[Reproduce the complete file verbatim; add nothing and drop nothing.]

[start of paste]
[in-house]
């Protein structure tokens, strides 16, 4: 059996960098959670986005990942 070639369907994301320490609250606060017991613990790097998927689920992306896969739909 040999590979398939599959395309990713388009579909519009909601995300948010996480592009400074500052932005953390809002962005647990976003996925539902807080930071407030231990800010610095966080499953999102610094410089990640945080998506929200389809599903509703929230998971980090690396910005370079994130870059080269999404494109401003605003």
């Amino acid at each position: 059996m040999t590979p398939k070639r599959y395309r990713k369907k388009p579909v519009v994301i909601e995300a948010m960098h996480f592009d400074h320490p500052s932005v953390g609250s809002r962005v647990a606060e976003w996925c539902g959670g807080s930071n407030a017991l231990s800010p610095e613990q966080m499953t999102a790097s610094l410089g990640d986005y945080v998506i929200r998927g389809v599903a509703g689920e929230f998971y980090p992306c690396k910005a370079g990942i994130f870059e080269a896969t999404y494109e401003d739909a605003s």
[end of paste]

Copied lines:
[in-house]
């Protein structure tokens, strides 16, 4: 059996960098959670986005990942 070639369907994301320490609250606060017991613990790097998927689920992306896969739909 040999590979398939599959395309990713388009579909519009909601995300948010996480592009400074500052932005953390809002962005647990976003996925539902807080930071407030231990800010610095966080499953999102610094410089990640945080998506929200389809599903509703929230998971980090690396910005370079994130870059080269999404494109401003605003």
């Amino acid at each position: 059996m040999t590979p398939k070639r599959y395309r990713k369907k388009p579909v519009v994301i909601e995300a948010m960098h996480f592009d400074h320490p500052s932005v953390g609250s809002r962005v647990a606060e976003w996925c539902g959670g807080s930071n407030a017991l231990s800010p610095e613990q966080m499953t999102a790097s610094l410089g990640d986005y945080v998506i929200r998927g389809v599903a509703g689920e929230f998971y980090p992306c690396k910005a370079g990942i994130f870059e080269a896969t999404y494109e401003d739909a605003s």